What Is A Bank Identification Number?
A Bank Identification Number is used to identify fraudulent transactions Learn how to find the BIN and use it to protect your business.
As a small business owner, there’s a good chance you handle credit card information for your customers on a regular basis. You might know what a CVV2 number is, who the different credit card providers are, and how to protect your customers’ information, but do you know what a Bank Identification Number (BIN) is?
Read on to learn more about BINs, how to identify them, and how they are used.
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What Are Bank Identification Numbers?
Bank Identification Numbers (BINs) are also known as Issuer Identification Numbers (IINs).
The BIN or IIN is the first four to six numbers of the 16-digit number on a credit card, debit card, gift card, electronic benefits card, or charge card. These numbers are used to identify the issuer of the card.
The BIN numbering system is managed by the American National Standards Institute (a nonprofit organization that creates and maintains business standards in the US) and the International Organization for Standardization (an international group that creates standards for various industries, including the financial sector).
The first number of a BIN identifies the major industry and the other numbers identify the financial institution that created the card.
What Are Bank Identification Numbers Used For?
BINs are used for various purposes, including:
How To Find Your Bank Identification Number
Finding your BIN is simple. Look for the 16-digit card number embossed or printed on the front or back of the card. The BIN is the first four to six digits of this number.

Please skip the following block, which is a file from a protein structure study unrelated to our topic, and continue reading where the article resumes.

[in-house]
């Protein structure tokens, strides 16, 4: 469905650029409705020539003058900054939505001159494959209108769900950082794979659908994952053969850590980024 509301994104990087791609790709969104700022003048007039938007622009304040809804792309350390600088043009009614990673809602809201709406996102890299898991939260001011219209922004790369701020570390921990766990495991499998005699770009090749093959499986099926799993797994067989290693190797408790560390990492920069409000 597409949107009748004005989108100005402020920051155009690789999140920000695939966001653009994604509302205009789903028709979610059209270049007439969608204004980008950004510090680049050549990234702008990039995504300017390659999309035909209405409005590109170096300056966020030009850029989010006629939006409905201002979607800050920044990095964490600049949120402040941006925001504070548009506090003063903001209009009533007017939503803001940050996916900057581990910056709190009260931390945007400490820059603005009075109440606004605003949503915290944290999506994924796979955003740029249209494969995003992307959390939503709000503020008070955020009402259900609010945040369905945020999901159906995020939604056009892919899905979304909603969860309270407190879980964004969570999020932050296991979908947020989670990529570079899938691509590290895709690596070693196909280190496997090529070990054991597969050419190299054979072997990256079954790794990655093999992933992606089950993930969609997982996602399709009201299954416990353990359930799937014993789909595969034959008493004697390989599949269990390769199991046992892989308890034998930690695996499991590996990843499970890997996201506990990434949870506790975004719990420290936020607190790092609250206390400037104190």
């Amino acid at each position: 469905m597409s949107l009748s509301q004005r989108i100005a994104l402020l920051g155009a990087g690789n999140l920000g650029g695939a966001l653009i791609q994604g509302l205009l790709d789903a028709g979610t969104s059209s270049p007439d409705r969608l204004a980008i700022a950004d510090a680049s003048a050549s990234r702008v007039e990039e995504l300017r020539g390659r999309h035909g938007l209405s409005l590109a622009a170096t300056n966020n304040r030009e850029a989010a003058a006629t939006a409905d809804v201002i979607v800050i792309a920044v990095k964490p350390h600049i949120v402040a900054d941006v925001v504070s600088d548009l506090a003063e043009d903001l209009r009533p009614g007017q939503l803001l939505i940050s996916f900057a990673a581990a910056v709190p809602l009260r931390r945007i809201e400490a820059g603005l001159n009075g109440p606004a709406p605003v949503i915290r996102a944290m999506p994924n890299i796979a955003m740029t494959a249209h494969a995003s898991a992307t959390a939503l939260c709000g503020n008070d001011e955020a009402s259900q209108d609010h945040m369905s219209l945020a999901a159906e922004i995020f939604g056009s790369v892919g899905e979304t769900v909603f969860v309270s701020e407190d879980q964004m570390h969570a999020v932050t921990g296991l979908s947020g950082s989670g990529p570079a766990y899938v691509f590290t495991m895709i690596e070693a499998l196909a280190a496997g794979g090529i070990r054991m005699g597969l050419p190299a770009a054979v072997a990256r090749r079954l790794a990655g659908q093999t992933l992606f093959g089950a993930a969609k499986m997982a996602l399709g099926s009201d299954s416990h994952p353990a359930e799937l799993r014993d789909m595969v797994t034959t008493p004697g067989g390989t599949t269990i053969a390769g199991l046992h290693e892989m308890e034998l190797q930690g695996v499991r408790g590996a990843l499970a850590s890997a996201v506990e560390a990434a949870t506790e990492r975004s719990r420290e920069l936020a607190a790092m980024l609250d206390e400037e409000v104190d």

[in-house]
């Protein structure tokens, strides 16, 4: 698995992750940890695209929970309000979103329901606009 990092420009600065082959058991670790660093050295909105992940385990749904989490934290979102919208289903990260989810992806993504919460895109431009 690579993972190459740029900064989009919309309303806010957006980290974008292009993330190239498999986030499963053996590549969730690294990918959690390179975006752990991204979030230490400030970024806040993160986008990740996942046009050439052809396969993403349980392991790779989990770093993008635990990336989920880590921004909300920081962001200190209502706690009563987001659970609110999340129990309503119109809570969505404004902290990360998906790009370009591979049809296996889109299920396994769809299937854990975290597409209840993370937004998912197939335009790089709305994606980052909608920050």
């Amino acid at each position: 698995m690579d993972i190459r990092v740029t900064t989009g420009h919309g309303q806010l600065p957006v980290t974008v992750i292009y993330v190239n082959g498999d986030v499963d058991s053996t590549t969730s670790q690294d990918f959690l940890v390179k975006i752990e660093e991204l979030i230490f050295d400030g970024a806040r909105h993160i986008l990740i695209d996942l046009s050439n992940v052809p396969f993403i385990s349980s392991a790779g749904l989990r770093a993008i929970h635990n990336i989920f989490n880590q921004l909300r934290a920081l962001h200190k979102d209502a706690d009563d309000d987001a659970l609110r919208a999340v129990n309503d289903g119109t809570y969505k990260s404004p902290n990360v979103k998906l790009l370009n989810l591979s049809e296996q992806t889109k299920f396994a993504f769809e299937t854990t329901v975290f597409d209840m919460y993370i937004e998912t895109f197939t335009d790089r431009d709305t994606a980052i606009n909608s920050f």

The first number of the card identifies the major industry that your card is primarily used for. Most cards will start with 3, 4, 5, or 6 because these numbers are set aside to be used mostly for banking and other financial industries.
Cards that begin with 1 or 2 are primarily used in the airline industry, 7 is reserved for the petroleum industry, 8 is for healthcare or telecommunications industries, and cards starting with a 9 or 0 are used for the International Organization for Standardization or other national standards bodies.
Here are the major issuers of cards and the numbers that they use:
- Visa’s BINs begin with a 4
- American Express’s BINs start with 34 and 37
- Mastercard’s BINs start with 2221-2720 or 51-55
- Discover’s BINs start with 6011, 622126-622925, 624000-626999, 628200-628899, 64, or 65
No one expects you to memorize those BIN ranges, but they could come in handy when trying to determine the issuer of a card your customer may have used to make a purchase.
Because possible 4-6 number BIN combinations are running out, 8-digit BINs are being used more and don’t impact the length of the entire card number.
How Can You Protect Against Bank Identification Number Fraud?
The downside to the formulaic nature of BINs is that it’s possible for hackers to use known BINs and then randomly generate the last numbers of the card. Hackers will create thousands of fraudulent cards and begin testing them online to find an actual card number that works.
Now that you know more about BINs, you’ll be able to spot potential BIN hackers. Keep an eye out for:
- Multiple Small Transactions: Large volumes of smaller transactions that are unusual for your business could be a sign of a hacker testing all of their cards.
- Multiple Declines: Multiple declines may indicate that someone is using your eCommerce site to test card numbers.
- Large Amounts Of Transactions: If your business is receiving more transactions in a short period of time that doesn’t make sense (you haven’t just started a sale, released new products, your website is back up after being down, etc.), this could be a sign of fraud.
Essentially, if you keep an eye on your transactions, you’re going to be able to get ahead of any fraudsters trying to use your site to determine what fake cards they can use elsewhere.
The Bottom Line On Bank Identification Numbers
BINs are an important part of our current economy. Now that you know a little more, you should be able to move forward with confidence knowing that you can detect potential fraud more easily.
Want to know more about business banking? Merchant Maverick has you covered! Start with learning why you need a business bank account. Then, we make it easy to help you choose the best bank for your business and open a business bank account. Good luck!